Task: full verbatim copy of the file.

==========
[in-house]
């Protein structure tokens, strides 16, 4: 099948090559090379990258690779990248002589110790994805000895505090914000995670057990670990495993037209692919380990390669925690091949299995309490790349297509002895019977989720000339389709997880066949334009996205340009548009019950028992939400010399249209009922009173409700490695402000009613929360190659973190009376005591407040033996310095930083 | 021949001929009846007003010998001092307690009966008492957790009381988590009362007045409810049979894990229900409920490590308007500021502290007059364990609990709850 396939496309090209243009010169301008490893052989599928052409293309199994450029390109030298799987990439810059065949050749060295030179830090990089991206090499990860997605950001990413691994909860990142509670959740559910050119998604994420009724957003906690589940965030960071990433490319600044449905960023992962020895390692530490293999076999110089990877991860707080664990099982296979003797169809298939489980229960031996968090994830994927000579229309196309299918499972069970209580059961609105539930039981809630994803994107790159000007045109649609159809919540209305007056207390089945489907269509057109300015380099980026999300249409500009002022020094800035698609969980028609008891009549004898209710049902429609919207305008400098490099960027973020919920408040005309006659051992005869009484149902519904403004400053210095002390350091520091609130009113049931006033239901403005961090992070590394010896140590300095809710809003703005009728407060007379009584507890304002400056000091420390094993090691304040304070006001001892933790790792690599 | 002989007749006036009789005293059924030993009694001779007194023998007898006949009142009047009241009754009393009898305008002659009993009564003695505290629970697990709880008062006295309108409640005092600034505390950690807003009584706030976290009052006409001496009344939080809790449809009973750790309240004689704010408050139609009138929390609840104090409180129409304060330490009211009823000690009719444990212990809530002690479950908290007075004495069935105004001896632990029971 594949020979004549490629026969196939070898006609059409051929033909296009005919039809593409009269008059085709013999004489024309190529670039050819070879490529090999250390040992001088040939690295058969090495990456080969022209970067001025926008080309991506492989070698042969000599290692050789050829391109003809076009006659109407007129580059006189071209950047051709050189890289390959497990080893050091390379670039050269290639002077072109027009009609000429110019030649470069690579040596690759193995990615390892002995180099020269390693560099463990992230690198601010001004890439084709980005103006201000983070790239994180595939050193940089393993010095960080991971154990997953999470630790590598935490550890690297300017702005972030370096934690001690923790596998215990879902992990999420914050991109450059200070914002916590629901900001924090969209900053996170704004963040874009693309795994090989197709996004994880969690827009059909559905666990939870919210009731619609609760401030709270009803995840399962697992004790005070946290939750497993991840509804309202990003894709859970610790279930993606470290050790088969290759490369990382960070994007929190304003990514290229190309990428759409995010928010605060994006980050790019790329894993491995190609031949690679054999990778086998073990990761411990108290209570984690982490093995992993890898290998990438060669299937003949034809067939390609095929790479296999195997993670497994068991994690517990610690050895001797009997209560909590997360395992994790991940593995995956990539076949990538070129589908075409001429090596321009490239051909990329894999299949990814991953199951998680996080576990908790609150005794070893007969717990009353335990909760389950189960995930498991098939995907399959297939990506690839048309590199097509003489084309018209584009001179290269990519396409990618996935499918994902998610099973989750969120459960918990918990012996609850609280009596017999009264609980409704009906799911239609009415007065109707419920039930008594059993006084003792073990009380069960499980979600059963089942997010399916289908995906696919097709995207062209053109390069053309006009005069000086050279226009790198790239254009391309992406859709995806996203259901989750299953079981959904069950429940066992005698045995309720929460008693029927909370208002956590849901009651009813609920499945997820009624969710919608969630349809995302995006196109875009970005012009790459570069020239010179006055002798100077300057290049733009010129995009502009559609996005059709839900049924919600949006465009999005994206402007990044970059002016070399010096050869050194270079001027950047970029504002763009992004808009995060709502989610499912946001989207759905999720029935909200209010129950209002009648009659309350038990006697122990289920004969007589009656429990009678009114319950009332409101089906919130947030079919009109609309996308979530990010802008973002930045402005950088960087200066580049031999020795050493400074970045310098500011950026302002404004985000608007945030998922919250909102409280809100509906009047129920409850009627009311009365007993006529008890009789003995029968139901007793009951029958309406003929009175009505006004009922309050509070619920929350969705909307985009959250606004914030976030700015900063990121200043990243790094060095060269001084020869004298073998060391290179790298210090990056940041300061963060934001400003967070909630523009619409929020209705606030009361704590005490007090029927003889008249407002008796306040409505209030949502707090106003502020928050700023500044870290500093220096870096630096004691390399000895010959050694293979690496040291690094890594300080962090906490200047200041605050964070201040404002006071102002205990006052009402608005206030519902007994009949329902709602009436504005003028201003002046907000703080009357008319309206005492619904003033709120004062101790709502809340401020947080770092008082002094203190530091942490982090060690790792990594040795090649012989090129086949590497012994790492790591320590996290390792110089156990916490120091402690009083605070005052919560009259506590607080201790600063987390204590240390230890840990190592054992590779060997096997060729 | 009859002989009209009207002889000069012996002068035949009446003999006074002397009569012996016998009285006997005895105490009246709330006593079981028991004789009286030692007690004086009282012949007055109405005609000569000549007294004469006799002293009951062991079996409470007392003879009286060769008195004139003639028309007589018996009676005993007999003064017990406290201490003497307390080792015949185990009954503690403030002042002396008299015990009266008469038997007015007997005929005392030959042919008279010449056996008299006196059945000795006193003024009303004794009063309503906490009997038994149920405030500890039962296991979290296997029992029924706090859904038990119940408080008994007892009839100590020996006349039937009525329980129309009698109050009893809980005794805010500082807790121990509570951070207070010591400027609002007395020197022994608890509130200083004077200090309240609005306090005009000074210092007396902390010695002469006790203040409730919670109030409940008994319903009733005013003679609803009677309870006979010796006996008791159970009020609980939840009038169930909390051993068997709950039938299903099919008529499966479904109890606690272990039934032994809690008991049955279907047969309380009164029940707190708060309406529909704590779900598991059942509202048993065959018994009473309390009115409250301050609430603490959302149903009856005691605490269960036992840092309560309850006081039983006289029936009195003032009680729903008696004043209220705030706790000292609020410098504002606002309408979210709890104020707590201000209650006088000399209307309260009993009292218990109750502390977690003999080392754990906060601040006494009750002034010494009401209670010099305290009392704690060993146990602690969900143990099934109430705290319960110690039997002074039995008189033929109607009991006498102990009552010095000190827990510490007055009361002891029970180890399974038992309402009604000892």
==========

[in-house]
């Protein structure tokens, strides 16, 4: 099948090559090379990258690779990248002589110790994805000895505090914000995670057990670990495993037209692919380990390669925690091949299995309490790349297509002895019977989720000339389709997880066949334009996205340009548009019950028992939400010399249209009922009173409700490695402000009613929360190659973190009376005591407040033996310095930083 | 021949001929009846007003010998001092307690009966008492957790009381988590009362007045409810049979894990229900409920490590308007500021502290007059364990609990709850 396939496309090209243009010169301008490893052989599928052409293309199994450029390109030298799987990439810059065949050749060295030179830090990089991206090499990860997605950001990413691994909860990142509670959740559910050119998604994420009724957003906690589940965030960071990433490319600044449905960023992962020895390692530490293999076999110089990877991860707080664990099982296979003797169809298939489980229960031996968090994830994927000579229309196309299918499972069970209580059961609105539930039981809630994803994107790159000007045109649609159809919540209305007056207390089945489907269509057109300015380099980026999300249409500009002022020094800035698609969980028609008891009549004898209710049902429609919207305008400098490099960027973020919920408040005309006659051992005869009484149902519904403004400053210095002390350091520091609130009113049931006033239901403005961090992070590394010896140590300095809710809003703005009728407060007379009584507890304002400056000091420390094993090691304040304070006001001892933790790792690599 | 002989007749006036009789005293059924030993009694001779007194023998007898006949009142009047009241009754009393009898305008002659009993009564003695505290629970697990709880008062006295309108409640005092600034505390950690807003009584706030976290009052006409001496009344939080809790449809009973750790309240004689704010408050139609009138929390609840104090409180129409304060330490009211009823000690009719444990212990809530002690479950908290007075004495069935105004001896632990029971 594949020979004549490629026969196939070898006609059409051929033909296009005919039809593409009269008059085709013999004489024309190529670039050819070879490529090999250390040992001088040939690295058969090495990456080969022209970067001025926008080309991506492989070698042969000599290692050789050829391109003809076009006659109407007129580059006189071209950047051709050189890289390959497990080893050091390379670039050269290639002077072109027009009609000429110019030649470069690579040596690759193995990615390892002995180099020269390693560099463990992230690198601010001004890439084709980005103006201000983070790239994180595939050193940089393993010095960080991971154990997953999470630790590598935490550890690297300017702005972030370096934690001690923790596998215990879902992990999420914050991109450059200070914002916590629901900001924090969209900053996170704004963040874009693309795994090989197709996004994880969690827009059909559905666990939870919210009731619609609760401030709270009803995840399962697992004790005070946290939750497993991840509804309202990003894709859970610790279930993606470290050790088969290759490369990382960070994007929190304003990514290229190309990428759409995010928010605060994006980050790019790329894993491995190609031949690679054999990778086998073990990761411990108290209570984690982490093995992993890898290998990438060669299937003949034809067939390609095929790479296999195997993670497994068991994690517990610690050895001797009997209560909590997360395992994790991940593995995956990539076949990538070129589908075409001429090596321009490239051909990329894999299949990814991953199951998680996080576990908790609150005794070893007969717990009353335990909760389950189960995930498991098939995907399959297939990506690839048309590199097509003489084309018209584009001179290269990519396409990618996935499918994902998610099973989750969120459960918990918990012996609850609280009596017999009264609980409704009906799911239609009415007065109707419920039930008594059993006084003792073990009380069960499980979600059963089942997010399916289908995906696919097709995207062209053109390069053309006009005069000086050279226009790198790239254009391309992406859709995806996203259901989750299953079981959904069950429940066992005698045995309720929460008693029927909370208002956590849901009651009813609920499945997820009624969710919608969630349809995302995006196109875009970005012009790459570069020239010179006055002798100077300057290049733009010129995009502009559609996005059709839900049924919600949006465009999005994206402007990044970059002016070399010096050869050194270079001027950047970029504002763009992004808009995060709502989610499912946001989207759905999720029935909200209010129950209002009648009659309350038990006697122990289920004969007589009656429990009678009114319950009332409101089906919130947030079919009109609309996308979530990010802008973002930045402005950088960087200066580049031999020795050493400074970045310098500011950026302002404004985000608007945030998922919250909102409280809100509906009047129920409850009627009311009365007993006529008890009789003995029968139901007793009951029958309406003929009175009505006004009922309050509070619920929350969705909307985009959250606004914030976030700015900063990121200043990243790094060095060269001084020869004298073998060391290179790298210090990056940041300061963060934001400003967070909630523009619409929020209705606030009361704590005490007090029927003889008249407002008796306040409505209030949502707090106003502020928050700023500044870290500093220096870096630096004691390399000895010959050694293979690496040291690094890594300080962090906490200047200041605050964070201040404002006071102002205990006052009402608005206030519902007994009949329902709602009436504005003028201003002046907000703080009357008319309206005492619904003033709120004062101790709502809340401020947080770092008082002094203190530091942490982090060690790792990594040795090649012989090129086949590497012994790492790591320590996290390792110089156990916490120091402690009083605070005052919560009259506590607080201790600063987390204590240390230890840990190592054992590779060997096997060729 | 009859002989009209009207002889000069012996002068035949009446003999006074002397009569012996016998009285006997005895105490009246709330006593079981028991004789009286030692007690004086009282012949007055109405005609000569000549007294004469006799002293009951062991079996409470007392003879009286060769008195004139003639028309007589018996009676005993007999003064017990406290201490003497307390080792015949185990009954503690403030002042002396008299015990009266008469038997007015007997005929005392030959042919008279010449056996008299006196059945000795006193003024009303004794009063309503906490009997038994149920405030500890039962296991979290296997029992029924706090859904038990119940408080008994007892009839100590020996006349039937009525329980129309009698109050009893809980005794805010500082807790121990509570951070207070010591400027609002007395020197022994608890509130200083004077200090309240609005306090005009000074210092007396902390010695002469006790203040409730919670109030409940008994319903009733005013003679609803009677309870006979010796006996008791159970009020609980939840009038169930909390051993068997709950039938299903099919008529499966479904109890606690272990039934032994809690008991049955279907047969309380009164029940707190708060309406529909704590779900598991059942509202048993065959018994009473309390009115409250301050609430603490959302149903009856005691605490269960036992840092309560309850006081039983006289029936009195003032009680729903008696004043209220705030706790000292609020410098504002606002309408979210709890104020707590201000209650006088000399209307309260009993009292218990109750502390977690003999080392754990906060601040006494009750002034010494009401209670010099305290009392704690060993146990602690969900143990099934109430705290319960110690039997002074039995008189033929109607009991006498102990009552010095000190827990510490007055009361002891029970180890399974038992309402009604000892």